Erin Andrews' Testimony Is Wrought With Emotion

Erin Andrews offered her testimony in what may end up being one if the most memorable court cases of 2016, if only for the level of raw emotion displayed by Andrews. The sportscaster, known for her critical analyses on the field, revealed a more vulnerable side as she recounted how she has been victimized by Michael David Barrett. Andrews also shared how her life has changed since Barrett recorded and released the video images.

Erin Andrews Breaks Down, As She Testifies Against Her Stalker


Erin was in the company of her father and the F.B.I. when she was first shown the video recordings taken by Barrett, and she says just the thought of the video had her vomiting, even before they viewed the recording. Since that day, Andrews says depression, panic attacks, and constant anxiety fill most of her days.

Andrews recalled that she found out about the video when a friend called to tell her that she had come across it on the Internet. After seeing the images of herself nude, Andrews' first reaction was to call her parents.

Erin was devastated; but, the worst was yet to come, as critics and Internet users began suggesting that Andrews had actually posed for Barrett. They were saying that Erin made the video willingly, as a part of a publicity stunt.

However, the entire Andrews family has found themselves wanting to know who could let such a thing happen. Erin has an answer and, as she gave it, tears flooded her face and her voice trembled. As angry as she was devastated, Andrews says she blames the Nashville Marriott.

"Why didn't they even call me to tell me?" she said of the Marriott and Barrett's request to be assigned a neighboring room. "Why didn't they ask?"

"I was so angry. This could've been stopped. The Nashville Marriott could've just called me. And I'm just so angry. I'm so mad."
An Estimated 17 Million People Have Viewed Erin Andrews' Nude Video


Barrett, the man responsible for taking the video of Erin through a self-made peephole, said that money was his only concern in creating the video. He first offered it to TMZ, but when the site surprisingly declined to buy it Barrett then posted it online.

His decision to video Andrews was not personal, but based on her popularity. Michael also said that she was trending on Yahoo and that seemed to suggest she would be a good target.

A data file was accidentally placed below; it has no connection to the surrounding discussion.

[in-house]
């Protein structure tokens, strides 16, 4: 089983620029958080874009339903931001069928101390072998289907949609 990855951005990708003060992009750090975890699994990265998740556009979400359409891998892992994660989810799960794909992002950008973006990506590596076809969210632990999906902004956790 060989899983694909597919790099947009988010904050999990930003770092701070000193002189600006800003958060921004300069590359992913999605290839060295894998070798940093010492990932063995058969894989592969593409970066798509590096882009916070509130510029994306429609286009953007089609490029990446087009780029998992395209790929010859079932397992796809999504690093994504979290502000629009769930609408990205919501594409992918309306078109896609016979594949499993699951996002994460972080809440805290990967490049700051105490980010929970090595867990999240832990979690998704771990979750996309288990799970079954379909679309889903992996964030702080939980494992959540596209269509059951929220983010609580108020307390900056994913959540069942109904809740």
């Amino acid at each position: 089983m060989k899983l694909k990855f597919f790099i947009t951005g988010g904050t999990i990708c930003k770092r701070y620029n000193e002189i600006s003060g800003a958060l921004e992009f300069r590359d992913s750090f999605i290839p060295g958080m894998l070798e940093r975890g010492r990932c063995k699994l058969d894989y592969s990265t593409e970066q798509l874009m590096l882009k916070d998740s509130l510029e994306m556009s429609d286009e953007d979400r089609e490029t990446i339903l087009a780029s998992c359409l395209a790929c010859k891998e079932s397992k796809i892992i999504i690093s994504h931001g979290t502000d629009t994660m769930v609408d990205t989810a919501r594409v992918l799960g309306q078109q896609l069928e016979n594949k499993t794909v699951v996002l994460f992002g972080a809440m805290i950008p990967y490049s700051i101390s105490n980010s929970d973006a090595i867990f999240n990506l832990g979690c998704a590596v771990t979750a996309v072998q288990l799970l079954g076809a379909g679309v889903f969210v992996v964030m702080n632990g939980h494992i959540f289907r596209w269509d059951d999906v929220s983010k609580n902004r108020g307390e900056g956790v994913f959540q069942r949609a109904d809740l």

Erin Andrews' attorney questioned a computer expert during the $75 million civil suit and that expert said he conservatively estimated that 17 million people have viewed the video of Andrews.

"Every minute, 1.5 people are watching that video," Penn State Professor Bernard Jansen theorized. "Right now, someone is watching that video."

This testimony was another emotional ordeal for Andrews. The sportscaster broke down into tears, as Jansen recited a partial list of adult websites that have featured the video. Proving too much for her to see again, Erin exited the courtroom, as the jury was shown the video. It was noted that, as the jury watched the footage, one female juror turned her head away a number of times.

Now, Andrews has difficulty dating because she's unsure how men will react to her past. Her therapist stresses that her concerns directly relate to the incident at the Nashville Marriott.

"She has this huge baggage that comes along with her that will have to become part of a dialogue in some way with a partner," said therapist Loren Comstock.

In 2013, Erin began dating professional hockey player Jarret Stoll, but her past created an obstacle to the relationship. She approached Comstock, anxious over how she might be able to talk to Stoll about the situation.

"Do you bring it up? Do you wait for them to bring it up? I told her, 'Just go with it. It happened to you, it's not something you did.'"
[Image by Erika Goldring/Getty Images]